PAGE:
I have no idea how I stumbled onto the Photography Archives of the Evangelical Lutheran Church, but I can tell you they are rich, deep, occasionally odd and well worth the journey.
I have a soft spot for road trip photography that traces an emotional, historical, or personal journey. Melba Arellano's Carretera National project tracing the Acapulco-Zihuatanejo highway feels as if it was made just for me.
How important has your sense of optimism been to your career?
I don’t believe in optimism. I believe in optimal behavior. That’s a different thing. If you behave every day of your life to the top of your genetics, what can you do? Test it. Find out. You don’t know—you haven’t done it yet. You must live life at the top of your voice! At the top of your lungs shout and listen to the echoes. I learned a lesson years ago. I had some wonderful Swedish meatballs at my mother’s table with my dad and my brother and when I finished I pushed back from the table and said, God! That was beautiful. And my brother said, No, it was good. See the difference?
Action is hope. At the end of each day, when you’ve done your work, you lie there and think, Well, I’ll be damned, I did this today. It doesn’t matter how good it is, or how bad—you did it. At the end of the week you’ll have a certain amount of accumulation. At the end of a year, you look back and say, I’ll be damned, it’s been a good year.
Read the entire Ray Bradbury interview at the Paris Review.
Found at my kid's school:
Misery by Kyle Takuru
It was a nice spring day and I was
I had nothing to do
my brother had the
my dad had the
the cable was broken
my mom was texting
The day was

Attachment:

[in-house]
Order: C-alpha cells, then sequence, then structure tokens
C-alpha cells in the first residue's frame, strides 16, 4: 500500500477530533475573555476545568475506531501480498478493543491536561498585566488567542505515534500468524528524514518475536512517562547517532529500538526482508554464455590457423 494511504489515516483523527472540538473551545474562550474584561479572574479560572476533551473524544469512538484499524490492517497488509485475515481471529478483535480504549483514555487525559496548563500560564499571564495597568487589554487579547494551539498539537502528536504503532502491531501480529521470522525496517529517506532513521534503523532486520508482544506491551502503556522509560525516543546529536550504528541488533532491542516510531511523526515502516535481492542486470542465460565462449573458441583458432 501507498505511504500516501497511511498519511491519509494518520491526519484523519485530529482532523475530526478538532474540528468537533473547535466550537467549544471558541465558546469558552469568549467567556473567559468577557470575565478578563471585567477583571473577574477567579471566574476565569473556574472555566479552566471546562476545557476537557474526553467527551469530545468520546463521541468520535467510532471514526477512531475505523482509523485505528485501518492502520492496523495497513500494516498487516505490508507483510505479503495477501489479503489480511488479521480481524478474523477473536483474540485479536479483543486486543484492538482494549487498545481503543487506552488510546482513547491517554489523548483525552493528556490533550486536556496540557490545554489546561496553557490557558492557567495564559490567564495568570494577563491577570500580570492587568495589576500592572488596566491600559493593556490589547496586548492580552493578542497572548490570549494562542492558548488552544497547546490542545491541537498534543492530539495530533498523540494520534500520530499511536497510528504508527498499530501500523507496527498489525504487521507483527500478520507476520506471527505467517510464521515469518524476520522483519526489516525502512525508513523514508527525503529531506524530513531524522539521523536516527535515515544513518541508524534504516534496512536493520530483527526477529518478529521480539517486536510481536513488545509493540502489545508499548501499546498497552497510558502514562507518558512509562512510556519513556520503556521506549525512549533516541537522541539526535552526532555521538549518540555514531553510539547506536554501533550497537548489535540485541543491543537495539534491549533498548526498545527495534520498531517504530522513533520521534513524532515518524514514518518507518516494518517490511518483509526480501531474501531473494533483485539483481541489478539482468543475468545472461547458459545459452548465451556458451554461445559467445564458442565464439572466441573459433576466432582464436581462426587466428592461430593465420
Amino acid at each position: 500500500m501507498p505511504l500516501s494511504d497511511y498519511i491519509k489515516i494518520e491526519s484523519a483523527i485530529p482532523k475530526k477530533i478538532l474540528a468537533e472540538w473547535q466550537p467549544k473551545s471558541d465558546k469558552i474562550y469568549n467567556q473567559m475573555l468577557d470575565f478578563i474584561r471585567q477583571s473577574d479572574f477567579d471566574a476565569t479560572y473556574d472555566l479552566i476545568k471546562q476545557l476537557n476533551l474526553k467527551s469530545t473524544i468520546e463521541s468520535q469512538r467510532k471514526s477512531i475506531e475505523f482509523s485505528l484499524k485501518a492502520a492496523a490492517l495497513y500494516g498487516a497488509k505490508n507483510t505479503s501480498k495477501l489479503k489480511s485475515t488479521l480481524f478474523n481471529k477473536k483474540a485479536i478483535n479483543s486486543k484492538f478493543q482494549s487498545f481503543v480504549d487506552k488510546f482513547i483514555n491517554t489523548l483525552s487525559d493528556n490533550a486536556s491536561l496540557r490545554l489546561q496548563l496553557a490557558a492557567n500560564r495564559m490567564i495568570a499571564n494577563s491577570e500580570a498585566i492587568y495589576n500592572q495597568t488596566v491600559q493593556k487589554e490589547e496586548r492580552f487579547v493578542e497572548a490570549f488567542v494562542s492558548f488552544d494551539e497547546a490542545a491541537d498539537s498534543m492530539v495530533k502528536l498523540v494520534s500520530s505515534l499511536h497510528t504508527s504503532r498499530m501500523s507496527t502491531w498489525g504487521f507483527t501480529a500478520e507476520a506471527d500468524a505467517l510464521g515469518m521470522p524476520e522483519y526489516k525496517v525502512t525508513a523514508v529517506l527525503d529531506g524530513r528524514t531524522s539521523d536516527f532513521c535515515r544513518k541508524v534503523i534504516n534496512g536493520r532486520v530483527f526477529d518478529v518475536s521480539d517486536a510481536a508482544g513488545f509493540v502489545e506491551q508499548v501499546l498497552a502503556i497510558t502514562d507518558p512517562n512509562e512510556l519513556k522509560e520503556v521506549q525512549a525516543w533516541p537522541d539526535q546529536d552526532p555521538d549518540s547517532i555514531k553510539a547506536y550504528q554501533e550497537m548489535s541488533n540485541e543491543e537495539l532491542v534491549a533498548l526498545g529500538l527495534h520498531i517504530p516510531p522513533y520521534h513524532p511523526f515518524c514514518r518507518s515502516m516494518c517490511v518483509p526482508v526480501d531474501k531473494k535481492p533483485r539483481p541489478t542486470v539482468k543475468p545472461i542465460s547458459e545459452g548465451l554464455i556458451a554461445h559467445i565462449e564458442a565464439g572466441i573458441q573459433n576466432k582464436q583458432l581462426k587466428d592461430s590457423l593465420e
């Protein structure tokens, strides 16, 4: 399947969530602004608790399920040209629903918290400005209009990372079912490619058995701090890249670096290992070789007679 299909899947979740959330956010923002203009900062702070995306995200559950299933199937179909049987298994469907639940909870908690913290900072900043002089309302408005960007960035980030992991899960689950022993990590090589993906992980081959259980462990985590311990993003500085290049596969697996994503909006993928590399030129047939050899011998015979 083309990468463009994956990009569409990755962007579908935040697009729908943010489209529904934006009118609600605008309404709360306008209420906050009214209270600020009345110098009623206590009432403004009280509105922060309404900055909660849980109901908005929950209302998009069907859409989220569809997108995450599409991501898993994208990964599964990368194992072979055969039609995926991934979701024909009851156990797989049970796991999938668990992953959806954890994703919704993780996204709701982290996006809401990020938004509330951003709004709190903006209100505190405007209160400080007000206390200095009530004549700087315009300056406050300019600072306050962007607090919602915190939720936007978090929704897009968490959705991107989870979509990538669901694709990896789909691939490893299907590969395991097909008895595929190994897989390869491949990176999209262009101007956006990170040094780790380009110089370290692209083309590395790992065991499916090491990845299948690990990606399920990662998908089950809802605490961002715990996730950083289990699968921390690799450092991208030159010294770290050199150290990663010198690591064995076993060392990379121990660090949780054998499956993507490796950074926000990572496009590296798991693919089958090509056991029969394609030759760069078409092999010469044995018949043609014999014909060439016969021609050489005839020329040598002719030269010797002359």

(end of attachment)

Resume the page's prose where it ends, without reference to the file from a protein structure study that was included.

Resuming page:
the next day was the playdate
and I woke up on the
When I was a kid I imagined the sound of night to be wind in the branches and the beat of firefly wings.
As a teen I imagined it to be the breath of the sleeping.
Night in New York where the quiet hours were never so quiet, was always a conversation, muffled and rich.
In LA it was the tinkle and chime of a distant party.
Today, if I close my eyes after 2 or so, wherever I am, night is always full of keyboards... clicking away, endlessly, out there in the dark.
I'm a fan of images of inbetween places so I-Hsuen Chen's project "Nowhere in Taiwan" is tailor made for my taste. The project which was just featured on Culture Hall is part of a series of projects all centered around finding moments of intimacy.
On Friday Jason Kottke recommended the audio version of Charlotte's Web read by EB White himself. We happened to have a long drive that night and took it for a listen. The audiobook is simply produced without fussy music or sound effects, it's just White reading and it's wonderful.
To get a sense of White's voice, you can check out this Academy award nominated short The Family That Dwelt Apart; it's an adaptation of one of his New Yorker short stories and is also self-narrated.
And since we're on a White kick, fans might also enjoy this 1970's era form letter to his young readers.
I receive many letters from children and can't answer them all -- there wouldn't be time enough in a day. That is why I am sending you this printed reply to your letter. I'll try to answer some of the questions that are commonly asked.